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Call and talk to a hypothetical lawyer, they should know the answer!:icon_ poke::D:D:D
 

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I would expect the correct answer to this question to vary a lot from state to state.
 
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The driver would be given any citations if applicable.
If you are listed as a user of the vehicle on the owners policy, that company would first be liable,
but not necessarily the owner.
If there was major money involved......and the owners policy covered a fixed amount for certain
accidents, then the prosecution will go after the driver and any insurance he/she has, and if
that does not suffice, they will go after the owners personal assets.
That being said, and maybe not in exact order, the laws vary widely from state to state.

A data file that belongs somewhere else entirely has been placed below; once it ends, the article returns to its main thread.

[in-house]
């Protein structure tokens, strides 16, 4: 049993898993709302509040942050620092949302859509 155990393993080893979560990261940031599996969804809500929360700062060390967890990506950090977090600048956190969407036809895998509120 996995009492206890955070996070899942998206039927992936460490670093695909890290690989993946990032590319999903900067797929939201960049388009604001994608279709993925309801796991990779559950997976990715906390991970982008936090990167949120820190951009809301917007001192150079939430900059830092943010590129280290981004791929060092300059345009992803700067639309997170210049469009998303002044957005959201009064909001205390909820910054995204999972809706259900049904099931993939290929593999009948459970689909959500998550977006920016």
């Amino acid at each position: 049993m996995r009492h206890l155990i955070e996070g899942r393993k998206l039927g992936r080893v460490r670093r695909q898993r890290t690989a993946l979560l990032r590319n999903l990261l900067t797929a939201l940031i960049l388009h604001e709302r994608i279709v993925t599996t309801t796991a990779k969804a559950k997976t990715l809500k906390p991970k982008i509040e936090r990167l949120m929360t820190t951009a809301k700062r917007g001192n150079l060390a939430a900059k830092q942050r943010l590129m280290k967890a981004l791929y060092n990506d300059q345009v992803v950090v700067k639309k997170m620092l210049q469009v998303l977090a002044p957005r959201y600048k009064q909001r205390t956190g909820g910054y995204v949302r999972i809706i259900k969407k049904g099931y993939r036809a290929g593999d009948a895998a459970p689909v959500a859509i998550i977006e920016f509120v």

It also would be even more screwed up if one party was from a different state than the other.
To find an exact precedence on what you are asking, it would need to be in particulars, just
to begin with. What charges, what state(s) involved, what policy limits, etc......and WHO
has the biggest law team.
I owned a transportation company for 43 years, and dealt with this more than a few times......
you can't find what you are simply looking for, because the answer does not exist,
if that makes sense?
 

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In the grandest fashion of tort litigation, the lawsuit would likely name EVERYONE, including the nearest next-of-kin of the person driving the truck that painted the lines on the pavement, especially if insurance companies are involved.